The Stories behind the Rules of Baseball
by Waggoner et al
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THE PLAYING FIELD
The Plate and the Bases. Home plate and the base bags must fit certain specs, too. Home plate is beveled, and of the dimensions specified in Diagram 2. The bags must be made of canvas, and filled with soft material, fifteen inches square and 3 to 5 inches thick. All four bases must be in fair territory. [1.05 and 1.06]
The bases didn’t start out being the bags they are today; originally they were wooden stakes, but largely because so many players were injured, they were substituted with other, less pointed objects. Flat stones were used for a while, and in 1840 sand-filled sacks came into existence in some areas. It was in 1877 that today’s fifteen-inch-square, canvas-covered bases became the standard.
Home plate, too, was subject to certain changes over the years. For one, under Massachusetts rules, the batter’s box (then called the "striker’s box") was located midway between first base and the "fourth" base the runner crossed to score. In 1885 and 1886, home plate was allowed to be marble as well as "whitened rubber." For some years, it was a twelve-inch square, and it wasn’t until 1900 that the present five-sided design was adopted.
Grass vs. Carpet
Given all these careful specifications, it is a little surprising that there is one not-so-small aspect of playing field design that isn’t specified in The Book: namely, the material of which the "grass" is to be made.
Natural grass sufficed nicely for more than a century. Then, after the grass planted in the Astrodome for its grand opening in 1965 died, artificial nylon baseball turf made its debut. (The deceased natural grass was Tifway 419 Bermuda, for any horticulturalists out there.) The result was baseball on so-called "carpet". (More trivia? The first game played on Astroturf was played on April 8, 1966. And, yes, it is possible for rain to postpone even an indoor game: on June 15, 1976, an Astros game was rained out because of flooding–on the streets of Houston.)
Grass vs. carpet is a debate that rages among sports fans, players, and management alike. Does it cause injury? Probably, given that there is concrete beneath the carpet’s underpadding, though artificial turf-related injuries seem less prevalent in baseball than in the National Football League. One study conducted after the Cincinnati Reds’ arrival in carpeted Riverfront Stadium in 1970 reported an increase in abrasion and burn injuries, particularly to the palms and knees, but no notable change in the frequency of other injuries. No one believed it then–especially the guys with all kinds of leg problems caused, at least in part, by patrolling rock-hard outfields and sliding on the unforgiving surface. In the decades since, the superiority of grass has virtually been conceded. Consider the fact that of the new parks opened between 1990 and 1998, eight have grass surfaces, and only one has carpet.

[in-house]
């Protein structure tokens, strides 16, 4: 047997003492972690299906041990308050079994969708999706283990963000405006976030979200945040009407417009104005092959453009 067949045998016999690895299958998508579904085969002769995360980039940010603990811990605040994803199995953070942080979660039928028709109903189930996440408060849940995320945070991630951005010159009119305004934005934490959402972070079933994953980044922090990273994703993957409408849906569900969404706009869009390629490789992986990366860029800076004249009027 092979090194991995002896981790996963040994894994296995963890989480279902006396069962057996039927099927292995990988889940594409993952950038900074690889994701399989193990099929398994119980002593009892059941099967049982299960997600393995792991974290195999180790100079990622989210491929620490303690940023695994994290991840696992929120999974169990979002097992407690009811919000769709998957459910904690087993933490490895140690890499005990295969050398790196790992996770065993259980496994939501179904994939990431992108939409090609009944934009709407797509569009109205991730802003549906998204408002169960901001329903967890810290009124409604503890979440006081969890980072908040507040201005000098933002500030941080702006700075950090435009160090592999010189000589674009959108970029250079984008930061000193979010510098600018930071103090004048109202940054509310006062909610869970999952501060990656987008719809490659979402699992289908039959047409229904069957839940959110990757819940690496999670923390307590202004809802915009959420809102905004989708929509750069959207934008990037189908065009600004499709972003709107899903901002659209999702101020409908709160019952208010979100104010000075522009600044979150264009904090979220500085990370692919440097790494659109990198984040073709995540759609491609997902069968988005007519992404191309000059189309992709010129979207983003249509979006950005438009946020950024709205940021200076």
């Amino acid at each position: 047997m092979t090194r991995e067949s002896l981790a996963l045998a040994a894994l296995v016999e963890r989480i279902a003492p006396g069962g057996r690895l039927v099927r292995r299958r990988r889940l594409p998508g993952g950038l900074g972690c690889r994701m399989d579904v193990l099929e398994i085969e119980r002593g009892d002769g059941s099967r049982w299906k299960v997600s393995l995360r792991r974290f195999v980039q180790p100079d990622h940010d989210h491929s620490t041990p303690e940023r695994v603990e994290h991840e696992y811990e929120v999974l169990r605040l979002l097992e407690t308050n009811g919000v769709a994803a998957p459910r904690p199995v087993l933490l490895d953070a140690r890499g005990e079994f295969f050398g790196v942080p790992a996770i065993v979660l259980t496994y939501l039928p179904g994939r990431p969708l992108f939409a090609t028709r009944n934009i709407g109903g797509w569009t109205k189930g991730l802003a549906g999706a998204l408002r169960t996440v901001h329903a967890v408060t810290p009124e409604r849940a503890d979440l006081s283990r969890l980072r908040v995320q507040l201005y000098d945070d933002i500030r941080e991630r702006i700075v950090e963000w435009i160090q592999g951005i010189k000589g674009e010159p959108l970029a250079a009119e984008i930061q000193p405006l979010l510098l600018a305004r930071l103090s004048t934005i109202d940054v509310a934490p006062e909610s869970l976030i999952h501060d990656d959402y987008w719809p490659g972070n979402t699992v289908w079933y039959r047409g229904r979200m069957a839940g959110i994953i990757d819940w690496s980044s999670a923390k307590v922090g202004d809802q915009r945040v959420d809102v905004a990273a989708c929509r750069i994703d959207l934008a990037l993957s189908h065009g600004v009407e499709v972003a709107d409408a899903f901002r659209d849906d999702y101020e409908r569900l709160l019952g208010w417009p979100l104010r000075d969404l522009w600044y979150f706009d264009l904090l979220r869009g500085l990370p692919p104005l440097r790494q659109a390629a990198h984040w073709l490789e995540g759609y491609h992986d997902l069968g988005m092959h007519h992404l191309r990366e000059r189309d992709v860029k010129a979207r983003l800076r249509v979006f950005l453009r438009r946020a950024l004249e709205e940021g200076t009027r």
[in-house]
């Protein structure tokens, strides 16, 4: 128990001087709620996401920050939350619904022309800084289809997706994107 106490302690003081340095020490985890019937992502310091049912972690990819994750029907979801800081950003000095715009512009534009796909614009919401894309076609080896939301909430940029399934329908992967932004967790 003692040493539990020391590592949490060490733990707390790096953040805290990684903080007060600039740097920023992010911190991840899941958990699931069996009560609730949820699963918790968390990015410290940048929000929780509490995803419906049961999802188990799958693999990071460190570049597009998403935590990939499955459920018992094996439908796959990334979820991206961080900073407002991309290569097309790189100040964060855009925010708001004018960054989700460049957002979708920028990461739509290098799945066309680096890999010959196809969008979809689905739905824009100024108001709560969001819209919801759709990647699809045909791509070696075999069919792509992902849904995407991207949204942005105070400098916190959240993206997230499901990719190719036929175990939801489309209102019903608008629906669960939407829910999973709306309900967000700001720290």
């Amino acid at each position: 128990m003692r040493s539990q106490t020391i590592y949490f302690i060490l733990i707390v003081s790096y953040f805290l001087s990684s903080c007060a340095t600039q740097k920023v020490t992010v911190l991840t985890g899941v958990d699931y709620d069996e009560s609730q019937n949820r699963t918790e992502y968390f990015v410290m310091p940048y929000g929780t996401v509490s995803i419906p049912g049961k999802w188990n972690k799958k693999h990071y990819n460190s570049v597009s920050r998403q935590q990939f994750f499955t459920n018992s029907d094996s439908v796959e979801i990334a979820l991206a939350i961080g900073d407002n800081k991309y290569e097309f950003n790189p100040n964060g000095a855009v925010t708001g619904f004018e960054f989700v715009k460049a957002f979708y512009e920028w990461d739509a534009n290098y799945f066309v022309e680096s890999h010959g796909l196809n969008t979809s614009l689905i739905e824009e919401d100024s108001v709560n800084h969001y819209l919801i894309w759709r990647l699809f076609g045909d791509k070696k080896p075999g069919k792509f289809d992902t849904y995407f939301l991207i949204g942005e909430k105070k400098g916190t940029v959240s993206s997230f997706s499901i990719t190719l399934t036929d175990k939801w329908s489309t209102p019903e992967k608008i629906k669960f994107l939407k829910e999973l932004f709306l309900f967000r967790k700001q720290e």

Artificial turf has had an undeniable effect on the speed of the game. The ball gets through the infield faster, which has led the interior defense’s to play deeper. If it gets through, an extra-base hit seems more likely on turf than on grass. As Tom Seaver said a few years ago, "Even hitters like Mike Schmidt of Philadelphia have begun to put turf to work, swinging for the gaps when they get a pitch that’s unsuited to pulling for a possible home run. The current style of compact, golf-style swinging, taught by Charlie Lau and epitomized by George Brett of the Royals, is perfectly suited to artificial turf."
The Pitcher’s Plate. The pitcher’s mound is to be ten inches higher than home plate and the base lines, and is to have a pitch of one inch per foot for the first six feet from the point six inches from the rubber toward the plate.
The familiar pitcher’s mound didn’t get that way overnight. For much of the nineteenth century, pitchers were required to pitch from a "box," a rectangular space marked on the field. The box changed in size a number of times (at its largest, it was 4 by 12 feet, and it gradually shrank to 4 by 5 1/2 feet in 1866 and 1887, respectively). It didn’t have the familiar pitcher’s rubber until 1890, and even after the rubber was added, the "box" remained until 1893. In 1895, the rubber, which had been twelve by four inches, was enlarged to its present size of twenty-four by six inches. [1.07]
The distance of the mound from home also changed, moving from forty-five feet to fifty and eventually to the present sixty feet, six inches. That distance is measured from the front edge of the rubber to the facing side of the plate.
The Bench. There are requirements for team benches, too. They have to be at least twenty-five feet from the base lines, and they’re required to have roofs and walls at the back and ends. While The Book doesn’t specifically prohibit it, there aren’t supposed to be campfires in them, either. But Dizzy Dean and Pepper Martin once built a fire in front of their bench on a 110-degree day in St. Louis. They donned blankets and sat Indian-style before the fire. The public loved it. The umpire’s reaction went unrecorded. [1.08]
From Spitters, Beanballs and the Incredible Shrinking Strike Zone by Glen Waggoner, Kathleen Moloney, and Hugh Howard.
Copyright © 1987, 1990, and 2000 by Glen Waggoner, Kathleen Moloney, and Hugh Howard. Reprinted with permission.